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Fund Up And Running To Help Storm-Battered National Park Service Employees

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A recovery fund has been set up to help National Park Service employees who sustained losses from Hurricane Irma and Hurricane Harvey/NPS

A fund has been set up to help National Park Service employees in the Caribbean and Florida who sustained losses from Hurricane Irma, as well as those impacted by Hurricane Harvey in Texas and Louisiana.

Managed by Eastern National, a nonprofit cooperative association with a long history working with the National Park Service, the National Park Service Employees & Alumni Trust Fund performs disaster relief at the request of the National Park Service to support NPS and partner organization employees with immediate assistance for temporary shelter, food, damage to homes, and essential personal property.  

Donations may be made securely online at www.eandaa.org. One hundred percent of all donations will go to assisting NPS and partner employees who have been affected, and tax receipts will be provided to every donor. which is currently collecting donations to support employees of the National Park Service and partner organizations who were directly impacted by the storms.

"Like so many Americans, members of the National Park Service family have been deeply impacted by ongoing natural disasters across the country. Hurricane Irma has been inflicting severe damage along its path from the Caribbean, through Florida and other southeastern states," said acting National Park Service Director Michael Reynolds. "While we have been closely watching Irma's path, we have not forgotten that the aftermath of Hurricane Harvey continues in Texas and Louisiana. And in the West, we continue to battle wildfires in parks and on other public lands.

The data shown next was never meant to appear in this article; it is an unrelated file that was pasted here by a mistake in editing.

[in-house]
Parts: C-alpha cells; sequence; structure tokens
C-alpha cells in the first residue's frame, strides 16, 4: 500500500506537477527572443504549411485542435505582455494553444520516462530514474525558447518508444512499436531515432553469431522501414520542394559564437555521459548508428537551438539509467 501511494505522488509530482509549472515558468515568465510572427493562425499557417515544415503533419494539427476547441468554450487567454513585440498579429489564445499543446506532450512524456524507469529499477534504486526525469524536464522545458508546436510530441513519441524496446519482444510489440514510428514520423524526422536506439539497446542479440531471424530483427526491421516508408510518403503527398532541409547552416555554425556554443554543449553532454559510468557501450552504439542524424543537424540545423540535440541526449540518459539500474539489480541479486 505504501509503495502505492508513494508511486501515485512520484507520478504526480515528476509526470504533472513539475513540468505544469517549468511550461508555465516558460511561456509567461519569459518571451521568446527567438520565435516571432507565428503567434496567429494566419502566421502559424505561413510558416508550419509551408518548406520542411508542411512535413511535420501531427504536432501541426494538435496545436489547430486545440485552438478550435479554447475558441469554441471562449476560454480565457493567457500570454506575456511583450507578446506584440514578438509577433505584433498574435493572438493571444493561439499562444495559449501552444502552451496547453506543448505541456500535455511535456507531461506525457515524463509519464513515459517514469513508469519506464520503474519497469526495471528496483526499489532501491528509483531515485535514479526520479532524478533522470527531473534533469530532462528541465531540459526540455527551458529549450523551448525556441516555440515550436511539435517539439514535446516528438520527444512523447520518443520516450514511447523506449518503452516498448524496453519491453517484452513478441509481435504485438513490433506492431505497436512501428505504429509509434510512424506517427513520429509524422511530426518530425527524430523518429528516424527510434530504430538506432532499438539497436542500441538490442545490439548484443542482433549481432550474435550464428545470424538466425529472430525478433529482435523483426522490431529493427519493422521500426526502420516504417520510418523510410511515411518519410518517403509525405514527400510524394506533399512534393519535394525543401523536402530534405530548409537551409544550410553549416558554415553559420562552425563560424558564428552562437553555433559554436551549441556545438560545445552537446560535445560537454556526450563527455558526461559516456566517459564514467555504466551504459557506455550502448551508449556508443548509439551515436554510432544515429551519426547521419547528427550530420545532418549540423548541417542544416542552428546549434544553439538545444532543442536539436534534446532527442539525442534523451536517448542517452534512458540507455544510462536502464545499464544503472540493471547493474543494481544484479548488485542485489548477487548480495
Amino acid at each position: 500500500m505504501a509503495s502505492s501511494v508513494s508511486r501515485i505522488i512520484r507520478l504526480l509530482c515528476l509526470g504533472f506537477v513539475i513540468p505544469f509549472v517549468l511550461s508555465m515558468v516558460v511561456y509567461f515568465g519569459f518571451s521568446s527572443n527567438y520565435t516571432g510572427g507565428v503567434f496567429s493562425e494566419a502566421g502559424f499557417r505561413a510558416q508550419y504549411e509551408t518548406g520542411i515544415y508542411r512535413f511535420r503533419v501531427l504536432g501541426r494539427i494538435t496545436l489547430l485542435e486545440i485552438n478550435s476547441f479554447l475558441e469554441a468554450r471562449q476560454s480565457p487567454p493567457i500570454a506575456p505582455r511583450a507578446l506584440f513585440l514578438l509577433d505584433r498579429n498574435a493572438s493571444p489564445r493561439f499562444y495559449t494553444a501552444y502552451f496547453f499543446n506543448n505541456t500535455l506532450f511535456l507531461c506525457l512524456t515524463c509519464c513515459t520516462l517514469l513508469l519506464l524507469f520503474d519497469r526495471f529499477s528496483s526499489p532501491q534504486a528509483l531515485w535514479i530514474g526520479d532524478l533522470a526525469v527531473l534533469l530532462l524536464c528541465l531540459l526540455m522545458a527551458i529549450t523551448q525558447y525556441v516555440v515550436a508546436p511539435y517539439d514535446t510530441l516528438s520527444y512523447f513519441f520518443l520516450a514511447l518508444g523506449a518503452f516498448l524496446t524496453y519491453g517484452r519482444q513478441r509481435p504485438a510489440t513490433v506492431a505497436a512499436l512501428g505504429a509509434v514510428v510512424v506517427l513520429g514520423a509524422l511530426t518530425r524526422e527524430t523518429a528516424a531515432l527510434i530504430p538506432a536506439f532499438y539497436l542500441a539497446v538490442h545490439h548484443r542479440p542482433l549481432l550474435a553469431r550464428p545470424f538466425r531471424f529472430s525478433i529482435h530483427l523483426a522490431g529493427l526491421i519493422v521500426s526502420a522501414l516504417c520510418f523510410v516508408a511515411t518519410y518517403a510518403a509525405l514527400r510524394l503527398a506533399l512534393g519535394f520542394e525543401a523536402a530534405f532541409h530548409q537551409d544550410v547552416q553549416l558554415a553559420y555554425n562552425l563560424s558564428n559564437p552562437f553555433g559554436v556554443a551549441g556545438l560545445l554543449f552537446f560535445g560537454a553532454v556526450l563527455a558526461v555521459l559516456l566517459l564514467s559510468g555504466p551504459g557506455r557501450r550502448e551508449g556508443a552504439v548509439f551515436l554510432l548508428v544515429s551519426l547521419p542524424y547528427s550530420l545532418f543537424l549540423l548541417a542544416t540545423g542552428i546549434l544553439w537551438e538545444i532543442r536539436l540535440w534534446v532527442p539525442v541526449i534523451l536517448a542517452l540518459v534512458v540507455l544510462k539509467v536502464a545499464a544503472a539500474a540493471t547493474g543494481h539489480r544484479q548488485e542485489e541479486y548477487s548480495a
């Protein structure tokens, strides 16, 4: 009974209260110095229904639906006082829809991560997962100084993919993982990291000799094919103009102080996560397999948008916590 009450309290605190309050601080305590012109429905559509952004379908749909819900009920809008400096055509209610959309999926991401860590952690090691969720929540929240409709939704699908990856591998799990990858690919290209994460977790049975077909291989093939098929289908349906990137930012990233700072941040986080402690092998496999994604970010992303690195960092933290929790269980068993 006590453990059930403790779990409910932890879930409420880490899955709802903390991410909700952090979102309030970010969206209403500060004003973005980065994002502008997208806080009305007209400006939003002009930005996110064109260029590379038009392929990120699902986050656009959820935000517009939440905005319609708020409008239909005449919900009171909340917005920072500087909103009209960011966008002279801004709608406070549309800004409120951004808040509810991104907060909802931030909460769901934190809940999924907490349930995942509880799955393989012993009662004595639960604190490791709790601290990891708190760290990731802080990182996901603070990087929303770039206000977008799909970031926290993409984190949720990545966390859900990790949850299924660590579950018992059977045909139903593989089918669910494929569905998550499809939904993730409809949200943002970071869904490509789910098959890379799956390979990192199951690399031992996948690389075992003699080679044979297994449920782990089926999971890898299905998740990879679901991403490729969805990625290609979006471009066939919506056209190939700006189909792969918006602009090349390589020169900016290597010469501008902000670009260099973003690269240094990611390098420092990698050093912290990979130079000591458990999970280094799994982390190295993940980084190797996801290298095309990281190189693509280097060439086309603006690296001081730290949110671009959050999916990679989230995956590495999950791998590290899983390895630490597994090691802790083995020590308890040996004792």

"And to our employees, neighbors, and communities that have lost so much in these natural disasters, our thoughts and prayers are with you. The National Park Service family stands together to support you, and with the help of Eastern National and others, an employee assistance effort is being established. We will share more information about this as it becomes available," said Director Reynolds. "In the days and weeks ahead, we will respond and recover in the great spirit of the resilient places in our care. As we do that, I ask that you remember safety first, and look out for one another."

At the National Park Foundation, President and CEO Will Shafroth said Friday that the organization was waiting for more information on needs before mounting a fundraising campaign.

"The National Park Foundation stands firmly in support of the National Park Service, its employees, and the communities in which they live and work. While it is still too early to know exactly what the recovery needs may be, the National Park Foundation is ready to help where it can," he said. "Once the National Park Service further assesses the damage to park resources, the Foundation will do what we can to address the diversity of impacts in affected areas across the country. We will keep you informed as information becomes available."

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Thanks for posting this, Kurt.


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